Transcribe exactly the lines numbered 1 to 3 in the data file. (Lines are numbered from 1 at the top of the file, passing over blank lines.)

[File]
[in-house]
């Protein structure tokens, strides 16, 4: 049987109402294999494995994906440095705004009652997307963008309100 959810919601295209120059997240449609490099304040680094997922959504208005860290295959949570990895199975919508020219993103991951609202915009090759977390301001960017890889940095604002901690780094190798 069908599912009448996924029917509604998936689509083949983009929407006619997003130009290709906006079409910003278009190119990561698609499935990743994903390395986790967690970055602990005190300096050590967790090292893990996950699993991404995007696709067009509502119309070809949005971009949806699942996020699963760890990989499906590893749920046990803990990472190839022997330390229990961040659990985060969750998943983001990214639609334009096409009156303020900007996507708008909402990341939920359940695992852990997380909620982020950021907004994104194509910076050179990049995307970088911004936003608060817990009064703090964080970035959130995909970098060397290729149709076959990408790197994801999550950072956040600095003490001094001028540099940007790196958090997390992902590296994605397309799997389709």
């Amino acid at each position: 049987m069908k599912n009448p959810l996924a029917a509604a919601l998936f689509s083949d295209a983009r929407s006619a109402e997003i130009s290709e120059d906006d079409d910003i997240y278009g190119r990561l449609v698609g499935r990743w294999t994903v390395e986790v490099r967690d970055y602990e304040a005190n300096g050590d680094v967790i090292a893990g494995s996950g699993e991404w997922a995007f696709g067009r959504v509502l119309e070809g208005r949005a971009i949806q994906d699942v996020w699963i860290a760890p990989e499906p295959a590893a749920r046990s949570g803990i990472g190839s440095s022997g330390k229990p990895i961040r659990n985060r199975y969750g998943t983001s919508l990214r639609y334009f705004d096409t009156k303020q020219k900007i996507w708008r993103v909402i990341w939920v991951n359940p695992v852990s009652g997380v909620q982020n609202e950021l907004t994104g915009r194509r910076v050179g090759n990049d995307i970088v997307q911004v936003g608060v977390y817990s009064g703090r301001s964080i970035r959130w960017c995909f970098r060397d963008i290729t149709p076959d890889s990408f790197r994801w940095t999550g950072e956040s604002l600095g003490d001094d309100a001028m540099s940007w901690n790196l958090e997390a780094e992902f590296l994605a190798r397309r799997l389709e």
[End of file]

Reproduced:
[in-house]
């Protein structure tokens, strides 16, 4: 049987109402294999494995994906440095705004009652997307963008309100 959810919601295209120059997240449609490099304040680094997922959504208005860290295959949570990895199975919508020219993103991951609202915009090759977390301001960017890889940095604002901690780094190798 069908599912009448996924029917509604998936689509083949983009929407006619997003130009290709906006079409910003278009190119990561698609499935990743994903390395986790967690970055602990005190300096050590967790090292893990996950699993991404995007696709067009509502119309070809949005971009949806699942996020699963760890990989499906590893749920046990803990990472190839022997330390229990961040659990985060969750998943983001990214639609334009096409009156303020900007996507708008909402990341939920359940695992852990997380909620982020950021907004994104194509910076050179990049995307970088911004936003608060817990009064703090964080970035959130995909970098060397290729149709076959990408790197994801999550950072956040600095003490001094001028540099940007790196958090997390992902590296994605397309799997389709």
């Amino acid at each position: 049987m069908k599912n009448p959810l996924a029917a509604a919601l998936f689509s083949d295209a983009r929407s006619a109402e997003i130009s290709e120059d906006d079409d910003i997240y278009g190119r990561l449609v698609g499935r990743w294999t994903v390395e986790v490099r967690d970055y602990e304040a005190n300096g050590d680094v967790i090292a893990g494995s996950g699993e991404w997922a995007f696709g067009r959504v509502l119309e070809g208005r949005a971009i949806q994906d699942v996020w699963i860290a760890p990989e499906p295959a590893a749920r046990s949570g803990i990472g190839s440095s022997g330390k229990p990895i961040r659990n985060r199975y969750g998943t983001s919508l990214r639609y334009f705004d096409t009156k303020q020219k900007i996507w708008r993103v909402i990341w939920v991951n359940p695992v852990s009652g997380v909620q982020n609202e950021l907004t994104g915009r194509r910076v050179g090759n990049d995307i970088v997307q911004v936003g608060v977390y817990s009064g703090r301001s964080i970035r959130w960017c995909f970098r060397d963008i290729t149709p076959d890889s990408f790197r994801w940095t999550g950072e956040s604002l600095g003490d001094d309100a001028m540099s940007w901690n790196l958090e997390a780094e992902f590296l994605a190798r397309r799997l389709e």